First Lecture.pdf - 1 1.1 Basic Financial Calculations Overview This chapter aims to give you some finance basics and their Excel implementation If you

First Lecture.pdf - 1 1.1 Basic Financial Calculations...

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1 Basic Financial Calculations 1.1 Overview This chapter aims to give you some finance basics and their Excel imple- mentation. If you have had a good introductory course in finance, this chapter is likely to be at best a refresher. 1 This chapter covers Net present value (NPV) Internal rate of return (IRR) Payment schedules and loan tables Future value Pension and accumulation problems Continuously compounded interest Almost all financial problems center on finding the value today of a series of cash receipts over time . The cash receipts (or cash flows, as we will call them) may be certain or uncertain. The present value of a cash flow CF t anticipated to be received at time t is CF r t t ( ) 1 + . The numerator of this expression is usually understood to be the expected time-t cash flow , and the discount rate r in the denominator is adjusted for the riski- ness of this expected cash flow—the higher the risk, the higher the dis- count rate. The basic concept in present-value calculations is the concept of opportunity cost . Opportunity cost is the return that would be required of an investment to make it a viable alternative to other, similar, invest- ments. In the financial literature there are many synonyms for opportu- nity cost, among them discount rate, cost of capital, and interest rate. When the opportunity cost is applied to risky cash flows, we will some- times call it the risk-adjusted discount rate (RADR) or the weighted average cost of capital (WACC). It goes without saying that this discount rate should be risk adjusted, and much of the standard finance literature discusses how to make this adjustment. As illustrated in this chapter, when we calculate the net present value, we use the investment’s oppor- tunity cost as a discount rate. When we calculate the internal rate of 1. In my book Principles of Finance with Excel (Oxford University Press, 2006), I have discussed many basic Excel/finance topics at greater length.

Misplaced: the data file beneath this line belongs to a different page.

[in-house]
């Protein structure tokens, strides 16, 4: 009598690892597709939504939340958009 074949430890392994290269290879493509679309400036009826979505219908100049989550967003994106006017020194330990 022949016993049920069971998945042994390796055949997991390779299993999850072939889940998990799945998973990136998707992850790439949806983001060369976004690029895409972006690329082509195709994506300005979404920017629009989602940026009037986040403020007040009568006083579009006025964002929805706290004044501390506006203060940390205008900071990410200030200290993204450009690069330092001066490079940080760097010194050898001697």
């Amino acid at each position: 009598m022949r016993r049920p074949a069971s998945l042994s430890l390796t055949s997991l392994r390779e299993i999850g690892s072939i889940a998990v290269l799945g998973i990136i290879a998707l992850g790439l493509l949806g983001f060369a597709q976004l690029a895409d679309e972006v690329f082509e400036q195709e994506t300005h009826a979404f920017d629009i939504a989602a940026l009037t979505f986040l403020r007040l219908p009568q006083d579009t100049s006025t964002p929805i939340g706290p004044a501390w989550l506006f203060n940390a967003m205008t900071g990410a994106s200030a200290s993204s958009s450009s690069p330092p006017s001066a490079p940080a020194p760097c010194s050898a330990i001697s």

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4 Chapter 1 return, we compare the calculated return to the investment’s opportunity cost to judge its value. 1.2 Present Value and Net Present Value Both concepts, present value and net present value, are related to the value today of a set of future anticipated cash flows. As an example, suppose we are valuing an investment that promises $100 per year at the end of this and the next four years. We suppose that there is no doubt that this series of five payments of $100 each will actually be paid. If a bank pays an annual interest rate of 10 percent on a five-year deposit, then this 10 percent is the investment’s opportunity cost, the alternative benchmark return to which we want to compare the investment. We may calculate the value of the investment by discounting its cash flows using this opportunity cost as a discount rate: 1 2 3 4 5 6 7 8 9 10 11 12 13 14 A B C D Discount rate 10% Year Cash flow Present value 1 100 90.9091 <-- =B5/(1+$B$2)^A5 2 100 82.6446 <-- =B6/(1+$B$2)^A6 3 100 75.1315 <-- =B7/(1+$B$2)^A7 4 100 68.3013 <-- =B8/(1+$B$2)^A8 5 100 62.0921 <-- =B9/(1+$B$2)^A9 Net present value Summing cells C5:C9 379.08 <-- =SUM(C5:C9)
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